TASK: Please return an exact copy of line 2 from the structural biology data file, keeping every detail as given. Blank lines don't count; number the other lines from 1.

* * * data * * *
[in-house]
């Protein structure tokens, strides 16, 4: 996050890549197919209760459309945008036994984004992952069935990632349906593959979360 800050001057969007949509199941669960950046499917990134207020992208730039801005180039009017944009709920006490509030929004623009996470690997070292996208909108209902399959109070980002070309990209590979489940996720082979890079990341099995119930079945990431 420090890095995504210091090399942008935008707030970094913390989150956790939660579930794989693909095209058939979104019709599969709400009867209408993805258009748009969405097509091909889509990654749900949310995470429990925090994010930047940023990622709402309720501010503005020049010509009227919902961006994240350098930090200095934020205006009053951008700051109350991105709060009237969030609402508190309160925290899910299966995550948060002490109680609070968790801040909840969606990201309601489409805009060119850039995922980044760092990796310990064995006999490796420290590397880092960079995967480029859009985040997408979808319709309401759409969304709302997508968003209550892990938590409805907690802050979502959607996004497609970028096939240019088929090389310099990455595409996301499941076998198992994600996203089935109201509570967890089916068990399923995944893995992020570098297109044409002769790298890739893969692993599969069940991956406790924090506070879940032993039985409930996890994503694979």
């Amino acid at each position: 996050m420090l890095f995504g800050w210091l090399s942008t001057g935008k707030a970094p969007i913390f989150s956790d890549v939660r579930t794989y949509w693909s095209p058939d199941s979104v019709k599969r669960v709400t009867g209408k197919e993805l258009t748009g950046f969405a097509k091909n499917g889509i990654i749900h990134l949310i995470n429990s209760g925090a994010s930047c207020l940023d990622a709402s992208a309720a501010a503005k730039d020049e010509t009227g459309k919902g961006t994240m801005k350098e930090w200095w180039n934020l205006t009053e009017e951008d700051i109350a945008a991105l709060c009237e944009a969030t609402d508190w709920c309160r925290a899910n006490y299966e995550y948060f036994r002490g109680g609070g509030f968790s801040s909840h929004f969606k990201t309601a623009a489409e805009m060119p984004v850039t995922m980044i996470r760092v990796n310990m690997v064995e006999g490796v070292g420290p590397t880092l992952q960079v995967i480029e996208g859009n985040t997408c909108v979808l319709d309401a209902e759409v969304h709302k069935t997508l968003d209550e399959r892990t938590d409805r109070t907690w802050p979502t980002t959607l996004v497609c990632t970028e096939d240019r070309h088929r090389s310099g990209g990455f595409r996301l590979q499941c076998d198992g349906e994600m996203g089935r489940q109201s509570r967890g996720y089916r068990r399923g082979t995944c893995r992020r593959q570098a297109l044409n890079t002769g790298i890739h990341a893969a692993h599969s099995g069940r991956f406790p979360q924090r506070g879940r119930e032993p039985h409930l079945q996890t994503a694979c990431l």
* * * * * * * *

């Protein structure tokens, strides 16, 4: 996050890549197919209760459309945008036994984004992952069935990632349906593959979360 800050001057969007949509199941669960950046499917990134207020992208730039801005180039009017944009709920006490509030929004623009996470690997070292996208909108209902399959109070980002070309990209590979489940996720082979890079990341099995119930079945990431 420090890095995504210091090399942008935008707030970094913390989150956790939660579930794989693909095209058939979104019709599969709400009867209408993805258009748009969405097509091909889509990654749900949310995470429990925090994010930047940023990622709402309720501010503005020049010509009227919902961006994240350098930090200095934020205006009053951008700051109350991105709060009237969030609402508190309160925290899910299966995550948060002490109680609070968790801040909840969606990201309601489409805009060119850039995922980044760092990796310990064995006999490796420290590397880092960079995967480029859009985040997408979808319709309401759409969304709302997508968003209550892990938590409805907690802050979502959607996004497609970028096939240019088929090389310099990455595409996301499941076998198992994600996203089935109201509570967890089916068990399923995944893995992020570098297109044409002769790298890739893969692993599969069940991956406790924090506070879940032993039985409930996890994503694979």